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NANI dwarfs, kept as an amusement in rich Roman houses. According to Gellius, 16.7, 19.13, the word nanus was an introduction of Laberius, and the older word for dwarf was pumilio: both words afterwards existed together and in the same writers. The fashion of keeping dwarfs may have come from Syria and Egypt (cf. Stat. Silv. 5.5, 66); for they do not seem to have been a feature in households of Greece proper before the Roman conquest (cf. Plut. de Curios. 10, ἐν Ῥώμῃ τινές. . .), or it may have started in Italy: they are mentioned as kept at Sybaris (Athen. 12.518 e), where they were called σκωπαῖοι and στίλπωνες. It is probable that the former name is not, as Liddell and Scott say, from σκώπτω, but rather from σκώψ, because of the misshapen head and short neck, and the latter name from their baldness, since their heads were shaven (see Lucian, Conviv. 18, and Mayor's note on Juv. 5.171). As to their appearance in later Greek banquets, see Lucian, l.c. At Rome great ladies especially delighted in them, as Livia (D. C. 48.44), Seneca's wife (Sen. Ep. 50); and the prevalence of the fashion at Rome is marked by Suetonius, when he mentions particularly (Aug. 83) that Augustus did not care for them.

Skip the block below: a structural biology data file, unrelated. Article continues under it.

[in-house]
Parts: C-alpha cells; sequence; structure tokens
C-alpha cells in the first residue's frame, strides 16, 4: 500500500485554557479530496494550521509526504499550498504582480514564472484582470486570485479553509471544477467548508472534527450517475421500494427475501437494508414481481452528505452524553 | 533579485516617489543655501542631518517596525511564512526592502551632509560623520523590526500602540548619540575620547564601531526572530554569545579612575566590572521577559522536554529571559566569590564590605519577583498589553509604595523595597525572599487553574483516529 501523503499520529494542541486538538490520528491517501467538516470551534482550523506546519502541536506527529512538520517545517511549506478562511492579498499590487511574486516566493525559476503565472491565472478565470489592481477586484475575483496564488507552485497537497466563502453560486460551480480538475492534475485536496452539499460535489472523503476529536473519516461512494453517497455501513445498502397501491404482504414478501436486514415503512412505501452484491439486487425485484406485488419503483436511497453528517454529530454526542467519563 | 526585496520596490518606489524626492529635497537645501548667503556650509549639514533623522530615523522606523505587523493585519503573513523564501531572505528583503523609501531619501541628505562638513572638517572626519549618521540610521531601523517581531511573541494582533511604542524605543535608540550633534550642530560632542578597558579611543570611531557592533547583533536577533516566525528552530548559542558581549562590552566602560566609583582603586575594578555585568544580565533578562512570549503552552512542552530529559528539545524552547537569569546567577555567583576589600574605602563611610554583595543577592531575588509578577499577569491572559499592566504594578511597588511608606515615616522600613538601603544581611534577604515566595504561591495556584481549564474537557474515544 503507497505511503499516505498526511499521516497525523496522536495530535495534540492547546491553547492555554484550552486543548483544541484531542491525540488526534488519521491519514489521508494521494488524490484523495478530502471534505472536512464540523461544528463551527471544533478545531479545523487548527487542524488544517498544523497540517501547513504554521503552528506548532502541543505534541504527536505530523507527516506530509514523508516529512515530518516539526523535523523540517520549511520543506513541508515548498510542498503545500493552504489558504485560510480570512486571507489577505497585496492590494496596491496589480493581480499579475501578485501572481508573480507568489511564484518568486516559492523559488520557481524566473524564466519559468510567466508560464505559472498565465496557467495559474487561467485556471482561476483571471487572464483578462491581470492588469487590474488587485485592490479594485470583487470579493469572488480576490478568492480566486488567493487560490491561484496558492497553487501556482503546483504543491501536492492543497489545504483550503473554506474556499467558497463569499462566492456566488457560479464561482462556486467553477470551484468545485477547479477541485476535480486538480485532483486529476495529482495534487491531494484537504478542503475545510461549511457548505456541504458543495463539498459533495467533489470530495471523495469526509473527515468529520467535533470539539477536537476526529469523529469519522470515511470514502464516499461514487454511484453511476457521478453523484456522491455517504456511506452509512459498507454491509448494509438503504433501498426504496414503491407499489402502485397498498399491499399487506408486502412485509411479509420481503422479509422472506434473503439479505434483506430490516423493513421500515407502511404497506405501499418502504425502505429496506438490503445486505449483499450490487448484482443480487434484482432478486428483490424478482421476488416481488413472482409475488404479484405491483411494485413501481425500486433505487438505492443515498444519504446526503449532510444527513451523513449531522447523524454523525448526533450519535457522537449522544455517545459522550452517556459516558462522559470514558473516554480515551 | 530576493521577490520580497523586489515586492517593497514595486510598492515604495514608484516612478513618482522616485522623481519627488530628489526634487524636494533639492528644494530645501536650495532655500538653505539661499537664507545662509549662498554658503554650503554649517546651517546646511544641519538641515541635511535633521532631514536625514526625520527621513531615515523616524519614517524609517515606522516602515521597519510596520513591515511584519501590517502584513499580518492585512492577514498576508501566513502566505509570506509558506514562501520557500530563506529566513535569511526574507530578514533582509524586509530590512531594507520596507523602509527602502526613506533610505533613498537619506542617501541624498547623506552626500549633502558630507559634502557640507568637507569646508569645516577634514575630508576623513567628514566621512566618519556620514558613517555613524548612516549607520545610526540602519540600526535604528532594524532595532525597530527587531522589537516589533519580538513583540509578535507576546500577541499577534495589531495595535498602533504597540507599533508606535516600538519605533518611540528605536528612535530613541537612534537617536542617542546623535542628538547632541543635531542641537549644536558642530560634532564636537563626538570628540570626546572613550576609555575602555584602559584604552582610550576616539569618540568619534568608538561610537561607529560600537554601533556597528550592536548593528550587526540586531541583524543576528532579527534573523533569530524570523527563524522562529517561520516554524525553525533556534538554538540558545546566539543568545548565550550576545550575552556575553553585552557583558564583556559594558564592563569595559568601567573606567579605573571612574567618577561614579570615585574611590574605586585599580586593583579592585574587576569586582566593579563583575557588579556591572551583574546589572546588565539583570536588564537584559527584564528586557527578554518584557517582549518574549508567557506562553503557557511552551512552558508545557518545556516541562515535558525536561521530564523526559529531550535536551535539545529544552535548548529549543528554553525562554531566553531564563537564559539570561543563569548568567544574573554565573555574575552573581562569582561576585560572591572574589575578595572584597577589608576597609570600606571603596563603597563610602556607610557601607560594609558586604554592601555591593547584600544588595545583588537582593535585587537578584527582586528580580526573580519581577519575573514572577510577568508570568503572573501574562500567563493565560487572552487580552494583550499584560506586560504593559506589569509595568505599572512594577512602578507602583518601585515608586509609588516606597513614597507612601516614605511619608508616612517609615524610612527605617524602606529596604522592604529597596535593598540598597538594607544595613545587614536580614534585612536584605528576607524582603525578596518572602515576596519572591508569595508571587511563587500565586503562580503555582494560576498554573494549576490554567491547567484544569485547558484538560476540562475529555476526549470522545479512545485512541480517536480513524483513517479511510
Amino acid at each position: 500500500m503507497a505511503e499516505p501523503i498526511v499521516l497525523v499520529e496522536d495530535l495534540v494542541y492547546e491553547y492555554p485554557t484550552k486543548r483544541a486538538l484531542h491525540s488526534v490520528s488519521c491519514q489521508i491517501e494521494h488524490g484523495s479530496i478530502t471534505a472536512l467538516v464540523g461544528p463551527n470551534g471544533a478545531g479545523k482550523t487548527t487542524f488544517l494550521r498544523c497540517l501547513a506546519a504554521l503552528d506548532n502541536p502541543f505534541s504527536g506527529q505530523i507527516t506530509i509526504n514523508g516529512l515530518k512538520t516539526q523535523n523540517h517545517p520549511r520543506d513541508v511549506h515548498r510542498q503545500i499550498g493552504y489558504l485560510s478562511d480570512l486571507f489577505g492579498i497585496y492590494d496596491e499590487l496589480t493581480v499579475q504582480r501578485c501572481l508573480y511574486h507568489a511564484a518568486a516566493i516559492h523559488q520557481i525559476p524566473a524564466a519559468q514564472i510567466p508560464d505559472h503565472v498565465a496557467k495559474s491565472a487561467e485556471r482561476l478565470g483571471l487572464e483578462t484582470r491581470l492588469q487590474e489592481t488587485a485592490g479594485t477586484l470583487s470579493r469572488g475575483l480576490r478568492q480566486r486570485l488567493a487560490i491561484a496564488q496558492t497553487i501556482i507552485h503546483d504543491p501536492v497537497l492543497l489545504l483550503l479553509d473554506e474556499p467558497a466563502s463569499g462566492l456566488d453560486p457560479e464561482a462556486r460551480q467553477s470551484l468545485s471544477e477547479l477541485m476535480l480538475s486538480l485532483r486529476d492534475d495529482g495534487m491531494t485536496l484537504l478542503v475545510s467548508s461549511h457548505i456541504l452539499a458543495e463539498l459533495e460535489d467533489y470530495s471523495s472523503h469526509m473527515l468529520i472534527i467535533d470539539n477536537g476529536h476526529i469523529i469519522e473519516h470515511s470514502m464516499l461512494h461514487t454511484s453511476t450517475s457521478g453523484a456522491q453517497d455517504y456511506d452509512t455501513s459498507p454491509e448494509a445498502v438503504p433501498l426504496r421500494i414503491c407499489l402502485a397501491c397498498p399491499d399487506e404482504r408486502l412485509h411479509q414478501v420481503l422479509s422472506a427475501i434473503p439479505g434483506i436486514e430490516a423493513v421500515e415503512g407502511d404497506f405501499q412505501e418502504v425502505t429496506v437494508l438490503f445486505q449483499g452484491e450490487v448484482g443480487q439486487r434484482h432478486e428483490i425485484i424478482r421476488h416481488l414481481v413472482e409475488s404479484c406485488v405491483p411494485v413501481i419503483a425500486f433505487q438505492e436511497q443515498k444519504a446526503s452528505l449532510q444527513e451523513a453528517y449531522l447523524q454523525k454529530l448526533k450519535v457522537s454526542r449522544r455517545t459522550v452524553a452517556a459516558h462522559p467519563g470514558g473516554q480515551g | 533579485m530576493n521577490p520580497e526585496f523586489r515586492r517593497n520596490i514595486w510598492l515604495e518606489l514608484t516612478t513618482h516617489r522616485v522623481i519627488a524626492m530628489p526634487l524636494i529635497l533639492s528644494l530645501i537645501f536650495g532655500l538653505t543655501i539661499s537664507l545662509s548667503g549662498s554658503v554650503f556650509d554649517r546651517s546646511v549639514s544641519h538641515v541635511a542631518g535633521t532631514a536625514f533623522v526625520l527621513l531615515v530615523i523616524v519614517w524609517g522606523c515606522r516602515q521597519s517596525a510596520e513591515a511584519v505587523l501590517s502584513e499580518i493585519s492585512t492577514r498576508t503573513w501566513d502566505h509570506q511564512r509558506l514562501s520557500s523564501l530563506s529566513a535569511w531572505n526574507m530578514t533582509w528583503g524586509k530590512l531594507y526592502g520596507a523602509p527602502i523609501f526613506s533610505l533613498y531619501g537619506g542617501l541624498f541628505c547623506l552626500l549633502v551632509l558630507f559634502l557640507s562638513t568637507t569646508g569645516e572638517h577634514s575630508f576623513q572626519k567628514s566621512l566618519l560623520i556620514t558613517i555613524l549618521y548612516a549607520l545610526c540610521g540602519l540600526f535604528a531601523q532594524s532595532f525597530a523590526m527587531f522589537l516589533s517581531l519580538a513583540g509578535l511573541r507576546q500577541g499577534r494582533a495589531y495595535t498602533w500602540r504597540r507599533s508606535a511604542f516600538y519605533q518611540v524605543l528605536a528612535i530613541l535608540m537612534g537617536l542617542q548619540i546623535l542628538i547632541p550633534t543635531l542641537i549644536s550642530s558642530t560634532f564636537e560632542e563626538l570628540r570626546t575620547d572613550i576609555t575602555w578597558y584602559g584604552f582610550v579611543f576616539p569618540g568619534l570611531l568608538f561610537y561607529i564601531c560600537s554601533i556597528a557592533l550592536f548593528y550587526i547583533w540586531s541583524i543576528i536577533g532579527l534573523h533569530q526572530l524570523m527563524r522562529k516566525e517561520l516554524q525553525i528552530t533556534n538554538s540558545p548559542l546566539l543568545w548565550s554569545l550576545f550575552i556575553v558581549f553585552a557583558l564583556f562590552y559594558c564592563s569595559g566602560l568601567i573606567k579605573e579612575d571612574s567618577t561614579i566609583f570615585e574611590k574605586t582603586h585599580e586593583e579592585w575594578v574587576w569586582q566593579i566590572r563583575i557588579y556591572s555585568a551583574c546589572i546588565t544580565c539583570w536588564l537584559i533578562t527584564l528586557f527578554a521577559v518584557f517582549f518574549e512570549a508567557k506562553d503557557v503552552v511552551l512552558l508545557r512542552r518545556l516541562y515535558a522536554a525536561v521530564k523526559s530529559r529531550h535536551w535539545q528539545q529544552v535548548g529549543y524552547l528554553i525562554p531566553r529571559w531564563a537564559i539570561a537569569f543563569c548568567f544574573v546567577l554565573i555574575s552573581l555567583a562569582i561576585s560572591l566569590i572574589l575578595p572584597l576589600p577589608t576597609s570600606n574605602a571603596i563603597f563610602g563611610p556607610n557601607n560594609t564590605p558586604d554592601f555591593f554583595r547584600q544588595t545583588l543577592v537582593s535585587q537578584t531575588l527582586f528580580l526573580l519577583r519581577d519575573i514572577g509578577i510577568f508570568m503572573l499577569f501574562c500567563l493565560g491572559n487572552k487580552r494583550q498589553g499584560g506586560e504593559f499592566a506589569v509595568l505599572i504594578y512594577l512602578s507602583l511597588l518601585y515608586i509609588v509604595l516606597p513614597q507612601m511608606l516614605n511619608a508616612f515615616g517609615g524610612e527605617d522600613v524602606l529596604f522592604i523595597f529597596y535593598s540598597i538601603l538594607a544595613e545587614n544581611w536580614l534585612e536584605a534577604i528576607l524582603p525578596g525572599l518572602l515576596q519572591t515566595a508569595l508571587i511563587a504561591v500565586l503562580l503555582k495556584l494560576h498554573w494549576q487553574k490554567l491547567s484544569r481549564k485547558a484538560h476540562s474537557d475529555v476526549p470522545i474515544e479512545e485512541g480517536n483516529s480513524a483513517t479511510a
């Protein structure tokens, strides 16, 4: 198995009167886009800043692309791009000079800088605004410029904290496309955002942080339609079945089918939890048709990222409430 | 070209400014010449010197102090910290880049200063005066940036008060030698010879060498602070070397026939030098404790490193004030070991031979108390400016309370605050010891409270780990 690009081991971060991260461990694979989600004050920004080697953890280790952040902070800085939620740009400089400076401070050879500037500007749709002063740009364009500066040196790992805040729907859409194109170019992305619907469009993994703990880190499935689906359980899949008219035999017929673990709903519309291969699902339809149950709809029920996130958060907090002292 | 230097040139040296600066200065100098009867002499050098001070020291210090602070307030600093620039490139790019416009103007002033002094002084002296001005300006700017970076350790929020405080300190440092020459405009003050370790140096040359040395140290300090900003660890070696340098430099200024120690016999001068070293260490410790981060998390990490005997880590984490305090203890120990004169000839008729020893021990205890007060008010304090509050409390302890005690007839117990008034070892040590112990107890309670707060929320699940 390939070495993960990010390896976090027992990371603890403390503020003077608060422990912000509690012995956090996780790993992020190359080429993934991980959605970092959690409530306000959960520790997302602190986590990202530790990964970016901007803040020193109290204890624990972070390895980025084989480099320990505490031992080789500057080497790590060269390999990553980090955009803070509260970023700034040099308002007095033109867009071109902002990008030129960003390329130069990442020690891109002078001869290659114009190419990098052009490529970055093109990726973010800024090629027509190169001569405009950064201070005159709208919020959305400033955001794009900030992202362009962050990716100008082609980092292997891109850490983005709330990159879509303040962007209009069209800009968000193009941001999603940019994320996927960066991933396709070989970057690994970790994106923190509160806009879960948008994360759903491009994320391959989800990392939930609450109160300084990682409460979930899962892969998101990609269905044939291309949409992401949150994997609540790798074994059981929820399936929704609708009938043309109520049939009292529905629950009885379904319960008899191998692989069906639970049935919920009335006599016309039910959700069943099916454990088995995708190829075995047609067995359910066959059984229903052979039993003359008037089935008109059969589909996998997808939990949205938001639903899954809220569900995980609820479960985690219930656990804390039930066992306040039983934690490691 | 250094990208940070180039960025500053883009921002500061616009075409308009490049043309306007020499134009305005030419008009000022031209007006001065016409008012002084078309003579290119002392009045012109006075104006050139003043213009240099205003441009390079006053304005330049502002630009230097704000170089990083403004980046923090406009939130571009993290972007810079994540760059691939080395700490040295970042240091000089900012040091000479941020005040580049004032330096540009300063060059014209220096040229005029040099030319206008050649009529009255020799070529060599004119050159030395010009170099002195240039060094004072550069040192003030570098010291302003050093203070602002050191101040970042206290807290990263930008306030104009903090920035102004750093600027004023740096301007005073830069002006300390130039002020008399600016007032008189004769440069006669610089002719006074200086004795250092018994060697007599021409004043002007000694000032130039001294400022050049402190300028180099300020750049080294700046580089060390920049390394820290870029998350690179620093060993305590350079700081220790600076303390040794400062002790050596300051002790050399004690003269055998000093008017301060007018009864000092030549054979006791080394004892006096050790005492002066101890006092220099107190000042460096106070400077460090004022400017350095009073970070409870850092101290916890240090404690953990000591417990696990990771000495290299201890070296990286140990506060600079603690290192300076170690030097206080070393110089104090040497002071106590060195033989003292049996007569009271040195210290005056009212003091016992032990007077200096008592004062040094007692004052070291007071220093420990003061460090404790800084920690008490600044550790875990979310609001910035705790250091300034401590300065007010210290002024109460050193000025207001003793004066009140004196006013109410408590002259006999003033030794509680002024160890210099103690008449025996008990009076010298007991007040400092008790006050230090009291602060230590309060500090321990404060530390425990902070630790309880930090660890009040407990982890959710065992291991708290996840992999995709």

There is no clear distinction between nanus or pumilio or pumilus, “the dwarf,” and morio (γελωτοποιός), “the jester,” since the jesters seem to have been selected for their absurd appearance as well as for that power, often found in the half-witted, of making comical remarks, for which the mediaeval jesters were in demand. So the morio in Mart. 6.39 is “acuto capite et auribus longis;” and in 14.212, “si solum spectes hominis caput, Hectora credas, si stantem videas Astyanacta putes.” The nanus at Tiberius's banquet is a privileged jester (Suet. Tib. 61; cf. Dom. 4): that they were half-witted if not absolute cretins is shown by Mart. 8.13, which passage also gives a notion of their price, “morio dictus erat, viginti milibus emi: redde mihi numos, Gargiliane, sapit.” Misshapen limbs as well as small stature added to their price (Plut. l.c.; Quintil. Inst. 2.5, 11; Decl. 298); and the most revolting part of the fashion was that the deformity was sometimes caused by artificial means, the children being kept in a case or frame (γλωττόκομον) which would stunt and distort their growth (Longin. de Sublim. 44, 5). The Romans kept female as well as male dwarfs and jesters (nanae, fatuae, Lamprid. Alex. Sev. 34; Sen. Ep. 50). For more authorities, see Becker-Göll, Gallus, 2.148 if.; Marquardt, Privatleben, 152; Mayor on Juv. 8.32.


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